But if you’re looking to upgrade, Oculus is at least making it a bit easier by allowing you to change your Go purchases to Quest versions for free—so long as you do so by the end of the year. Arguably that’s how it should’ve worked to begin with, but hey, different marketplaces and all that. Hopefully this is the last time we see this weird split.
Games, games, games
Then at last, it was time for content. With new hardware on the market, I honestly expected this to take up more of Oculus’s presentation. What will I be playing on Quest in the upcoming months? What will I be playing on a Rift S Quest hooked up to my PC?
If there’s any standout, it’s Respawn. A partnership announced way back in 2017, Respawn finally took to the stage at Oculus Connect 6 to unveil its big-budget VR title. It’s Medal of Honor: Above and Beyond. We actually had the chance to demo Above and Beyond last week, and you can find our more extensive thoughts here. It’s not the most ground-breaking VR title I’ve played, to say the least, but it’s certainly one of the biggest. That counts for something.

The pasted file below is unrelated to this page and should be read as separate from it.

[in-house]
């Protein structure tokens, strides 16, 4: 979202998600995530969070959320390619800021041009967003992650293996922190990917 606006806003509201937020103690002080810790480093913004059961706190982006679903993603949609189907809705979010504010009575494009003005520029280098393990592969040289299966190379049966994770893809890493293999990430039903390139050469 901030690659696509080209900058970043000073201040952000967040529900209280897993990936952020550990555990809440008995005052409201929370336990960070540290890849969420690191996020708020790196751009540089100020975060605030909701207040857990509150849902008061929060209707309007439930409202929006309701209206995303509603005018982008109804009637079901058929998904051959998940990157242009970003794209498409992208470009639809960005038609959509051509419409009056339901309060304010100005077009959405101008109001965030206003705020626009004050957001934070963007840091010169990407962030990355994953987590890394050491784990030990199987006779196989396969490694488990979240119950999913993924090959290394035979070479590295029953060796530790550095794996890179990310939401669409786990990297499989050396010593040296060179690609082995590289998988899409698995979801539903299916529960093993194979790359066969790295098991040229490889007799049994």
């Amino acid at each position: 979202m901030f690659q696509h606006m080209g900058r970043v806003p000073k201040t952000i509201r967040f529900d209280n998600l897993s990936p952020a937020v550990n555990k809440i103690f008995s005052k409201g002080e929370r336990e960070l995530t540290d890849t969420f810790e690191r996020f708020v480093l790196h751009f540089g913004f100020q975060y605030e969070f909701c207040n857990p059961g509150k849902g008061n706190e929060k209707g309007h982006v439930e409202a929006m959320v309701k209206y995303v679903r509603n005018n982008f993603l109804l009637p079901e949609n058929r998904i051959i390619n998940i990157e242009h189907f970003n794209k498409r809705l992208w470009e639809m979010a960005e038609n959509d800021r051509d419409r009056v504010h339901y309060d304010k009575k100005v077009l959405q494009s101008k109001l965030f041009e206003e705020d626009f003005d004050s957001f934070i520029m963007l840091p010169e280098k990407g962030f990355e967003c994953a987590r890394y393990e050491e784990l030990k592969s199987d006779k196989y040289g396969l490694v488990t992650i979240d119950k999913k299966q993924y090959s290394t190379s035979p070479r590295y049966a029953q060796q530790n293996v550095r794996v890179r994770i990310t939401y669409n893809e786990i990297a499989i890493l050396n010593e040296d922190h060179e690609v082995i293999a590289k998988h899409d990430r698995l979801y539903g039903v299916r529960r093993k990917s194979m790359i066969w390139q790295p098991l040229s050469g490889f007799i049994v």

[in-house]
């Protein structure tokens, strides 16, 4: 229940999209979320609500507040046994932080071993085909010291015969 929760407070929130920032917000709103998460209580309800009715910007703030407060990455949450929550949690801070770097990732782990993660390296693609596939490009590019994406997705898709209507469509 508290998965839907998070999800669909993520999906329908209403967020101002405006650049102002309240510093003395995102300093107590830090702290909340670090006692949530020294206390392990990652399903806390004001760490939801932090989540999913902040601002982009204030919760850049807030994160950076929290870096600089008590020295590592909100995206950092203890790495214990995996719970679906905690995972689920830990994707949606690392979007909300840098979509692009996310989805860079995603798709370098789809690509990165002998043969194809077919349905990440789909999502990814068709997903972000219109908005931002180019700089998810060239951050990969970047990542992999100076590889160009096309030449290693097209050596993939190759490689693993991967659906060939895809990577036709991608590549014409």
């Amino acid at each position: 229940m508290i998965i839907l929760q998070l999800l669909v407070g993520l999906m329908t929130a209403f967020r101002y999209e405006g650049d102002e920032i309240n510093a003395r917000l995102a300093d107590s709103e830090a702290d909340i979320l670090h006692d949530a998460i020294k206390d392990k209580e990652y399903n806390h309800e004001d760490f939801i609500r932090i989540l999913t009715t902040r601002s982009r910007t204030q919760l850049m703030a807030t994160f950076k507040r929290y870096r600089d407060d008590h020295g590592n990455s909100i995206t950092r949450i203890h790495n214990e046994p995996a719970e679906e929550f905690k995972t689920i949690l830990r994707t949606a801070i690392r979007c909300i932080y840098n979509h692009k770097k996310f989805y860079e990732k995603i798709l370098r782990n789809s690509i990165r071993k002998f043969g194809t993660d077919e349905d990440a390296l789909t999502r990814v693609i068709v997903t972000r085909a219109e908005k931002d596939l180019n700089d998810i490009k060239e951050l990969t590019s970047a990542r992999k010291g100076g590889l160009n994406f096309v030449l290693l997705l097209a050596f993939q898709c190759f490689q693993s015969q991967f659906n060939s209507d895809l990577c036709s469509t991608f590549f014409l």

We saw plenty of other games as well. Oculus Quest looks like it will finish out its first year in style, with The Room VR and Pistol Whip top of my most-anticipated list. Popular Star Wars-themed Quest launch title Vader Immortal received a trailer for the promised Episode II as well—though if you own Quest, you might as well skip the trailer. It’s available now, so just go play it. Looks like you’ll be learning about the Dark Side of the Force some more.
As for the PC side? Medal of Honor is a ways off, coming sometime in 2020. Asgard’s Wrath is arriving on October 10 and Insomniac’s Stormland in November.
And that’s it. Not the most newsworthy Oculus Connect perhaps, but I’m excited to test out the hand-tracking at least—and there are plenty of great-looking games on the horizon. That’s really the key. Give me more reasons to play Quest, be it standalone or (now) attached to my PC. It’s a great piece of hardware.